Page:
We investigate if the actions by individuals in creating effective new innovations are aligned with the reuse of those innovations by others in a private-collective software development context. This relationship is studied in the setting of eleven “wiki-like” programming contests, where contest submissions are open for reuse by others, each involving more than one hundred contributors and several thousand attempts to generate, over a one-week period, the “best” software solution to a difficult programming challenge. We discuss the implications of these findings in light of the literature on private-collective innovation with an emphasis on the importance of considering both individual and community perspectives as they relate to knowledge creation, reuse and recombination for innovation.
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Measuring the Perpetrator and Funders of Typosquatting

by Tyler Moore and Benjamin Edelman
Proceedings of the Fourteenth International Conference on Financial Cryptography and Data Security, January 2010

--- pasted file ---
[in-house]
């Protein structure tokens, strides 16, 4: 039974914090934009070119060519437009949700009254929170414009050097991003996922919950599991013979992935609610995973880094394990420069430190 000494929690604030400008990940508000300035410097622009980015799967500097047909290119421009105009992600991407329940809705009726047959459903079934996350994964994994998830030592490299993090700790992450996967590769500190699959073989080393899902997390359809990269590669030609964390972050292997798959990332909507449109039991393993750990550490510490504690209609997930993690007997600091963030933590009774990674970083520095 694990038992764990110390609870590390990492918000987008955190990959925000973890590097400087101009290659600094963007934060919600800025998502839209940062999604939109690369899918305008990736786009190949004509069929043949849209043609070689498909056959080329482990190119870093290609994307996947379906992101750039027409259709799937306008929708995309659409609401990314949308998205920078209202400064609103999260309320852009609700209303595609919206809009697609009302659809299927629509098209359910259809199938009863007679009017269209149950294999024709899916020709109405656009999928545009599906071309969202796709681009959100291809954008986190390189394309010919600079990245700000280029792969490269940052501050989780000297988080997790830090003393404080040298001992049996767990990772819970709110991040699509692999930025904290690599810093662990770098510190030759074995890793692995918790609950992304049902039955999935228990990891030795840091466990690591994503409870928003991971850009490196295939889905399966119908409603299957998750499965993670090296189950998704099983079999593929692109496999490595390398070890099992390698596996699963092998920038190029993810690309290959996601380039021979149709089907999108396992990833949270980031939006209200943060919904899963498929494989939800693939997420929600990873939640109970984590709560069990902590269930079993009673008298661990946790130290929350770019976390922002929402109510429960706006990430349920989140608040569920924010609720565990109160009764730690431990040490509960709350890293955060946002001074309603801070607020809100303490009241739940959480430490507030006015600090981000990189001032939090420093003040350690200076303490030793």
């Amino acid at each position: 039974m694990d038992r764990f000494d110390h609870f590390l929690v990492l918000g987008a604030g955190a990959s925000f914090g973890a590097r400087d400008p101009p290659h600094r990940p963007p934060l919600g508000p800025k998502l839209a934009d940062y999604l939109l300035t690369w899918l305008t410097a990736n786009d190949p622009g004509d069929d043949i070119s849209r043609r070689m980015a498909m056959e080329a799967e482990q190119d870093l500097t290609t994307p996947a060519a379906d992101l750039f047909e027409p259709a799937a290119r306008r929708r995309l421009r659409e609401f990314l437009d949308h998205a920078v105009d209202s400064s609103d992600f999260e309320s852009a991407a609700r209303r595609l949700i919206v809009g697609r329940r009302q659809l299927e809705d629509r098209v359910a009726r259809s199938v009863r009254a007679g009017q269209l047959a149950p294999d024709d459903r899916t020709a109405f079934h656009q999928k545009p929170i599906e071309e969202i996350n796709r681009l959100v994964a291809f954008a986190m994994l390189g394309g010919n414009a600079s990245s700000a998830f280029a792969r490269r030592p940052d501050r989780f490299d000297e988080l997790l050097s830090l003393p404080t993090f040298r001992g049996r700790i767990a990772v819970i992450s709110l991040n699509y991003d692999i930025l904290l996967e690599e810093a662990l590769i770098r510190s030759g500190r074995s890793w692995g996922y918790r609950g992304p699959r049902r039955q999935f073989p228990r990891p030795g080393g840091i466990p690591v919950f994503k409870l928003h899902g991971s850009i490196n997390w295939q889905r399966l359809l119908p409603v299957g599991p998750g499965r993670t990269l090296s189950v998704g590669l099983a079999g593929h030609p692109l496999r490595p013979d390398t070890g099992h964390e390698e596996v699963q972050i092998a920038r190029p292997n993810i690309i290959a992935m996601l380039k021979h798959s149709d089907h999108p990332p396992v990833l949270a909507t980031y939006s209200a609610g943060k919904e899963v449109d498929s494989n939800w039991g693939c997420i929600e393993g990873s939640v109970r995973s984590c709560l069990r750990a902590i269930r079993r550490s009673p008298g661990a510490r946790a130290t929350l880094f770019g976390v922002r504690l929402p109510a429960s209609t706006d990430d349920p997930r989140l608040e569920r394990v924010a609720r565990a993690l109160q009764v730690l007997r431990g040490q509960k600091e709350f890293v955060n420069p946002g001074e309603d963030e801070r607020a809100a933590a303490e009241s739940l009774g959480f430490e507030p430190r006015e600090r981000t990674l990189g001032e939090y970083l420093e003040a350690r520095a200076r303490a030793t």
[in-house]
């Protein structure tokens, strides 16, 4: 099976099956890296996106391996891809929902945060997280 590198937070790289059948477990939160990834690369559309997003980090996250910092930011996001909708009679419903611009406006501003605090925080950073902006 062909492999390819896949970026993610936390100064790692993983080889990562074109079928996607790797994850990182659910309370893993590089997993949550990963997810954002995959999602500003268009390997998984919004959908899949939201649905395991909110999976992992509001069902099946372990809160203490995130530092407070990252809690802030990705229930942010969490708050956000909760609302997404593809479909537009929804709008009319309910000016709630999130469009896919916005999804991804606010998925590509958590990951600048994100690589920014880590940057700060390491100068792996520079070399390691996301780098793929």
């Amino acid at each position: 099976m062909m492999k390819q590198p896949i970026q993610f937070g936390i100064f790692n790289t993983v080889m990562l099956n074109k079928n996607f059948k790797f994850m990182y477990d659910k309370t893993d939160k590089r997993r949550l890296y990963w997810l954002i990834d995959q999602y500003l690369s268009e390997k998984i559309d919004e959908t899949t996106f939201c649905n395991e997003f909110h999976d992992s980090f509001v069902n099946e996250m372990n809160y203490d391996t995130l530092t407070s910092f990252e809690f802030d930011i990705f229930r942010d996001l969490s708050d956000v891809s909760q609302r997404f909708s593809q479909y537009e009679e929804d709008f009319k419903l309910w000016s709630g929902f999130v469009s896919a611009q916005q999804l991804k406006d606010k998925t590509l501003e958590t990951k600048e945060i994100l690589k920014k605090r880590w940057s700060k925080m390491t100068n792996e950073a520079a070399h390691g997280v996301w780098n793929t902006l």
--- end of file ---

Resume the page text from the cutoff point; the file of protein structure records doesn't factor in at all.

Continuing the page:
We describe a method for identifying “typosquatting”, the intentional registration of misspellings of popular website addresses. Using regression analysis, we find that websites in categories with higher pay-per-click ad prices face more typosquatting registrations, indicating that ad platforms such as Google AdWords exacerbate typosquatting. However, our investigations also confirm the feasibility of significantly reducing typosquatting. We find that typosquatting is highly concentrated: Of typo domains showing Google ads, 63% use one of five advertising IDs, and some large name servers host typosquatting domains as much as four times as often as the web as a whole.
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Varied Experience, Team Familiarity, and Learning: The Mediating Role of Psychological Safety

by Bradley R. Staats, Francesca Gina, and Gary P. Pisano
Harvard Business School Working Papers, September 16, 2009
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A Structural Model of Sponsored Search Advertising Auctions

by Susan Athey and Denis Nekipelov
September 2009